No surprises that the Beast from the East causes spikes in UK gas prices...

The so called ‘Beast from the East’ has hit the UK this week with snow showers and icy winds. Naturally demand is on the incline for heating while temperatures are at their lowest in 25 years across the UK. But what does this mean for the wholesale gas and power markets?



Sub-zero temperatures are now forecasted to last until the end of the week, filtering into March. As a result of the slightly prolonged cold weather, UK gas and power prices have inclined as the gap between supply and demand had shortened incredibly. Not only has the recent cold blast from Russia influenced this, but the UK gas system is much more restrained now than it was only 12-18 months ago.

The closure of the UK’s largest offshore storage unit Rough has significantly reduced UK gas supply for winter months, and has changed the future of winter gas supply moving forwards. Traditionally, Rough has been able to provide the UK with 70% of gas throughout winter months. With the facility now withdrawing at steadily low levels, harsh winter weather and cold temperatures can have a detrimental impact on gas prices.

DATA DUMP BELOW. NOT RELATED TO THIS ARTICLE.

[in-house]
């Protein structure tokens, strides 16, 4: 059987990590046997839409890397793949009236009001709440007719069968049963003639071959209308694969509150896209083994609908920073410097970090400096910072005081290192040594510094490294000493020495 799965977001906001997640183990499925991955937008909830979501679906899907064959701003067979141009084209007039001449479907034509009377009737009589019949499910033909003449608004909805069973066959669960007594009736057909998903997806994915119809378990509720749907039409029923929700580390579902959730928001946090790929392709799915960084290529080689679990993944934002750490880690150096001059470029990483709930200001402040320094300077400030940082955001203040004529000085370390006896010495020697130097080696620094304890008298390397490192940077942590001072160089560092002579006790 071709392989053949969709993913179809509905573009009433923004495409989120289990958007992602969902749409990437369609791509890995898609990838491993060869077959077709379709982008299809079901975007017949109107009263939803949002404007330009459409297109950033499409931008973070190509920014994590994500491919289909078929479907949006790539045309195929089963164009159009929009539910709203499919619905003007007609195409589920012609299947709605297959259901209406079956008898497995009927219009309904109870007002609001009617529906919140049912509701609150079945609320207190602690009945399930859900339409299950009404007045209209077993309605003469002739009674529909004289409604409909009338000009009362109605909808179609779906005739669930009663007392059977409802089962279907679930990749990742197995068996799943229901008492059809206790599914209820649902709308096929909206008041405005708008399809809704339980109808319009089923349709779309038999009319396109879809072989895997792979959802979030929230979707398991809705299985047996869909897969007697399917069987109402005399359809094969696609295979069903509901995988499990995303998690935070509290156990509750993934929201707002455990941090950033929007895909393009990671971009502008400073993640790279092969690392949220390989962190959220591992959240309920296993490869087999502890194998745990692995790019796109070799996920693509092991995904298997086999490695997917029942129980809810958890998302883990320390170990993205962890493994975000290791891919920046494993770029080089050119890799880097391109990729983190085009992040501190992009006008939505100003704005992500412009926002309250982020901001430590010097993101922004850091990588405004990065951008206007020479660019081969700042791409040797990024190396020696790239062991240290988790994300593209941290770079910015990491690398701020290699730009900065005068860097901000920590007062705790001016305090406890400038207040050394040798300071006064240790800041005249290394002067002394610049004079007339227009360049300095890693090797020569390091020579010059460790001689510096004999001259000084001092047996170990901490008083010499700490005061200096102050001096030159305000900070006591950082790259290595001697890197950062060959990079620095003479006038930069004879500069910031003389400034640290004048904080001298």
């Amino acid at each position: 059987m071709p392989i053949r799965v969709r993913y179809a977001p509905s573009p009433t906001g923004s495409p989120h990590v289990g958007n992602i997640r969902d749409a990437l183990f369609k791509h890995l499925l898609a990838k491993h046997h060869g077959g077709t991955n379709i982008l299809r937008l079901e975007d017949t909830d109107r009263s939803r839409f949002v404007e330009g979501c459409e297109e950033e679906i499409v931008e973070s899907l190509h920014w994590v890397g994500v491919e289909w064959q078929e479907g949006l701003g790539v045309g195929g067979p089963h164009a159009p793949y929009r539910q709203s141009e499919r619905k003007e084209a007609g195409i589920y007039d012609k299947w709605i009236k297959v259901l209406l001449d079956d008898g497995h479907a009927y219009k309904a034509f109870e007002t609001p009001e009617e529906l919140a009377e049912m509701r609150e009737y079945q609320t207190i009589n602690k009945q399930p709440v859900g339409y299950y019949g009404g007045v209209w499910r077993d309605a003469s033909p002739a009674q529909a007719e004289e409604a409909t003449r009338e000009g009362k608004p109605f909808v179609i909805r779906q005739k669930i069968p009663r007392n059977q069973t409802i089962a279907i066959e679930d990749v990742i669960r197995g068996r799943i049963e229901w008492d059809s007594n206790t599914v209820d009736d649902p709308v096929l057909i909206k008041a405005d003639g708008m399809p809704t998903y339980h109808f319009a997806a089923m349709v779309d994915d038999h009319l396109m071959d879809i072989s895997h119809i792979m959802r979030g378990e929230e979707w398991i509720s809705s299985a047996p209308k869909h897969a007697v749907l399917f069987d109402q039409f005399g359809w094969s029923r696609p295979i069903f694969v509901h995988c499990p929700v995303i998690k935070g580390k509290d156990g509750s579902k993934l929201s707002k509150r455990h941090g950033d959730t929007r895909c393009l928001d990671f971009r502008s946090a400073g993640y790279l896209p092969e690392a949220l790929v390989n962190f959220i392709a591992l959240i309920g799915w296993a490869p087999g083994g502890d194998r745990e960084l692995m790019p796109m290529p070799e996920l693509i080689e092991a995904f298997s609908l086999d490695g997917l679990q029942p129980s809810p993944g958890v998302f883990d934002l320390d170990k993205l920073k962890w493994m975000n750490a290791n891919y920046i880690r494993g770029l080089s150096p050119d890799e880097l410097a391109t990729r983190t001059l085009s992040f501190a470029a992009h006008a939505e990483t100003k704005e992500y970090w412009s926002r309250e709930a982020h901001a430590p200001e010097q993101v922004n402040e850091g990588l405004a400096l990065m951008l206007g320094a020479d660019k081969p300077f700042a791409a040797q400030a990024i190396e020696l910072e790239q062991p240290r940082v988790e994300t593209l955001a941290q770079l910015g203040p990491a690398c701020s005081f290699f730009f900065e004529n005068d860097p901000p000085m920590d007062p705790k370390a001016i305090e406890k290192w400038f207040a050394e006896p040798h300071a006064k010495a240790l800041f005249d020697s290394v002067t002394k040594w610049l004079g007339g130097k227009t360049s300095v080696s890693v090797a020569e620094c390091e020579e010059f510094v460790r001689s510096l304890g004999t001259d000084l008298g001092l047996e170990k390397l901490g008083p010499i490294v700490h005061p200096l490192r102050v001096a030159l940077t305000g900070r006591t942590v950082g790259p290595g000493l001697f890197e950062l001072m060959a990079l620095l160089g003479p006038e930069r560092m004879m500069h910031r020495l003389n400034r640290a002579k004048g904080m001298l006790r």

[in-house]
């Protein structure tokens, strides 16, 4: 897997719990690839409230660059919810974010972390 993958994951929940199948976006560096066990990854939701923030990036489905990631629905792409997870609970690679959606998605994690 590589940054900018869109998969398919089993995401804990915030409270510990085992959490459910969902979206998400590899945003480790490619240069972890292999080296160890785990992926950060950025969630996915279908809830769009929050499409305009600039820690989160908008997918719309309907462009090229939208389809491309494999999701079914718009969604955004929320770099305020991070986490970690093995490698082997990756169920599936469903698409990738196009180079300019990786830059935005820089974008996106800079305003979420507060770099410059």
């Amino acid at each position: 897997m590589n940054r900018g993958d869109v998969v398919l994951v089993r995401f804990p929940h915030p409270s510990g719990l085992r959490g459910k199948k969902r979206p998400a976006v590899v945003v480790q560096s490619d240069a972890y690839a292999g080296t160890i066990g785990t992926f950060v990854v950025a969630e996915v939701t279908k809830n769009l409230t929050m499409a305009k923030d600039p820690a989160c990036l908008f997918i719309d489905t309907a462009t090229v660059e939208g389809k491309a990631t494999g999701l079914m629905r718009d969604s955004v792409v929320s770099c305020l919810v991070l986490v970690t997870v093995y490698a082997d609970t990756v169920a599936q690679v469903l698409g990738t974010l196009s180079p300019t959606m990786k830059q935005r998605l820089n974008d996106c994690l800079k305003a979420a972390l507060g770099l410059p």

UK Gas Storage on a gradual decline since 2014, EDF

UK Gas Storage on a gradual decline since 2014, EDF

Meanwhile, there have been significant reductions in drilling activity at Europe’s largest gas field based in the Netherlands. The Dutch government reduced output and production activity at the Groningen gas field only recently as a result of increased seismic activity in the surrounding area.

Traders and analysts have warned that only a quick surge of LNG arrivals would cause a reduction or drop in gas price. This is fairly unrealistic as the UK has seen a drop in LNG imports over the last 18 months. In 2015 & 2016, the UK would receive on average around 6-8 LNG tankers per month. This has slowly dwindled to 2-3 tankers per month, again limiting UK gas supply significantly over the winter months.




*Sources: Energy Live News, BBC News, Reuters, Npower, EDF, Met Office.